By Tamir Virani
Whether it’s tossing firecrackers off skyscrapers in Shanghai, or peacefully drifting down a river in Algonquin Provincial Park, it is Joey Arseneau’s job to capture these ideas and transform them into visual layouts.
The creative director for Herd, an Ottawa-based arts and culture magazine, is a recent Algonquin graduate from the School of Media and Design’s graphic design program.
“I went to the University of Guelph for two years before but realized I’m more of a hands-on person so I left.” said Arseneau. “One day I went to the mall and saw this picture of a girl. I bought it and drew her, I didn’t know I could draw until right then. Then all the sudden it was like, ‘I guess that’s what I can do for my career.’”
It was that realization that led him to the graphic design program at Algonquin. Arseneau attributes his positive experience at the school partially to the passion and dedication of the teaching staff.
“If you show the interest and put the effort in, they’ll give it back in double,” said Arseneau. “You have to work hard, but they’ll give you an amazing experience.”
Working for Herd was “definitely not in the plan” for Arseneau, as he finished his program with a focus on interactive design and flash animation. Nevertheless, when two of his friends started talking about the concept of the magazine, Arseneau was quick to volunteer his services to help get it started.
“There was another creative director at the time, but right before we started to put together the first issue he left,” he said. “That gave me the opportunity to really bring my style and make my mark.”
One cover of the magazine entitled Swap Your Senses aptly describes Arseneau’s unconventional and innovative style: article titles spelt out with herbs, typography made from ripped denim and illustrations intertwined with portrait photography thoughtfully blur the lines between reality and art within the magazine.
“Part of the process is experimentation with your ideas. It’s about getting those ideas out on the table, destroying them, then using the pieces to make something that works. There’s a huge sense of freedom in it,” said Arseneau.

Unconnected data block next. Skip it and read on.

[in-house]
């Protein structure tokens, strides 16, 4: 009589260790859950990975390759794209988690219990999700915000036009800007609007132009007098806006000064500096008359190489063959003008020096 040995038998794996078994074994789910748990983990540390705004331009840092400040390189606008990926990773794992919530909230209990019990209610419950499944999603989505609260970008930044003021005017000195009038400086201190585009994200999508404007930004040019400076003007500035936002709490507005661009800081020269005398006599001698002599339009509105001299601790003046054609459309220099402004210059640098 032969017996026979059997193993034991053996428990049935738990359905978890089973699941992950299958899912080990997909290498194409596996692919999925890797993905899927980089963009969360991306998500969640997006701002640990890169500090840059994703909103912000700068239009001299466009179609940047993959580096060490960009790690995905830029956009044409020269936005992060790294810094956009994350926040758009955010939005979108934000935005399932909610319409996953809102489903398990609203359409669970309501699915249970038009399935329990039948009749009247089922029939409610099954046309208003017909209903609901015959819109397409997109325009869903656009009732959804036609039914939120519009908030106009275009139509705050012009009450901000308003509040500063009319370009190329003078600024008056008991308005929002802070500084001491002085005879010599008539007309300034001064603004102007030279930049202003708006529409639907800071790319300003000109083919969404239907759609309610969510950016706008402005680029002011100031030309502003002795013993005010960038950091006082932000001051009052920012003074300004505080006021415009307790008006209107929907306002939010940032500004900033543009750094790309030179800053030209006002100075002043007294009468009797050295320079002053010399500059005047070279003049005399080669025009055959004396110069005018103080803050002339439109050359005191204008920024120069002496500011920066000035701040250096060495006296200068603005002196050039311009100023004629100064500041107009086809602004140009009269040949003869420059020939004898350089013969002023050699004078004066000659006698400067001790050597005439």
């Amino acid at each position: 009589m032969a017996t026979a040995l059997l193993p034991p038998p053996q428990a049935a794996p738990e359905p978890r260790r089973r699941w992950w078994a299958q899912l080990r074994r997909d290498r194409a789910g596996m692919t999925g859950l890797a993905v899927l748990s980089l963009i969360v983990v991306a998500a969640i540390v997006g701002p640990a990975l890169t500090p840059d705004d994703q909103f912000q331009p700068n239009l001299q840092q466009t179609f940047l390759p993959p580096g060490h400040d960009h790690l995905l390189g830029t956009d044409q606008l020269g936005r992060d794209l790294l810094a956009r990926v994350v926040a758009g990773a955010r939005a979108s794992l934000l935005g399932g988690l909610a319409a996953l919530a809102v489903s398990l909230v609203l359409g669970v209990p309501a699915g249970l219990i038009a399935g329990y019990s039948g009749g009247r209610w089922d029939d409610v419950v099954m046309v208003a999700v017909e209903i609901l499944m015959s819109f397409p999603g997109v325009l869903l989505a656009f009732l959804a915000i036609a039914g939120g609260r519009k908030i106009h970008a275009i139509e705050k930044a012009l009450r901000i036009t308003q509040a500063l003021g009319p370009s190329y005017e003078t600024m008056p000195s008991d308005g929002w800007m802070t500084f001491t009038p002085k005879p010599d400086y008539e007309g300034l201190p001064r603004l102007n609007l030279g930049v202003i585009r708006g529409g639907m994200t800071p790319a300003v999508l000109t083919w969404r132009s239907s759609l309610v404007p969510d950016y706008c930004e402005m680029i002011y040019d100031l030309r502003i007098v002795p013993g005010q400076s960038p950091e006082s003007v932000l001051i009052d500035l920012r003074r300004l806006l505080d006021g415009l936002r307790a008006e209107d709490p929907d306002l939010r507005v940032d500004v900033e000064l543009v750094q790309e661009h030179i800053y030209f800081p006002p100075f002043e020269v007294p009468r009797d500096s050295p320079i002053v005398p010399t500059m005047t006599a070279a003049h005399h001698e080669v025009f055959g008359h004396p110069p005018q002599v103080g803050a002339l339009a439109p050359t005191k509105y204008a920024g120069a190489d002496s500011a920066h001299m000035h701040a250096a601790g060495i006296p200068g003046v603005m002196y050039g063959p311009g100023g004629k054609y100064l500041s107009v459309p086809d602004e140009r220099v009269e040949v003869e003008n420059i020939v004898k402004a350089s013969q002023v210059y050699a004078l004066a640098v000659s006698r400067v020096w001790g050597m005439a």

The magazine is also a group collaboration. The team behind Herd may be smaller than a dozen full-time staffers, yet there is a constantly growing number of contributors.
“Our cultural livestock page at the back of every issue has all the names of people who have helped put together issues of Herd. It’s constantly being added to,” said Arseneau.
About 200 to 300 hours can go into each issue with “raw, organic and interesting ideas” being constantly bounced between the staff.
The magazine, which began as a self-funded project, has grown in just a year to include ads from local businesses, launch parties for every issue and 3,000 to 5,000 copies per edition printed and distributed throughout Ottawa.
“It’s all about constantly engaging and informing our audience, and right now our readership is pretty diverse,” said Arseneau. “We have a really smart readership and that’s why we keep pushing the limits.”
Recent Carleton University graduate, Britt Corry is an avid reader of the magazine and echoed Arseneau’s thoughts.
“Herd is a fresh and available look into the city’s art scene,” she said. “A lot of what goes on in the art world is very underground. If you don’t have something like this magazine featuring the people and goings-on then anyone outside of the art world wouldn’t know about it.”
On the future of Herd Magazine, Arseneau and the rest of the team have big plans.
“Eventually we’d like to have Herd stations in different cities. We would also like to expand our team and the services we offer to publishing companies. We’re also looking into a Herd app for phones,” he said.
Until then, Arseneau and the Herd team will continue to reveal more and more of Ottawa’s arts and culture scene through their publication.
As for Arseneau’s advice on anyone looking to follow a similar path:
“It’s a wild ride if you make it one,” he said. “Just make sure to put all your effort into it.”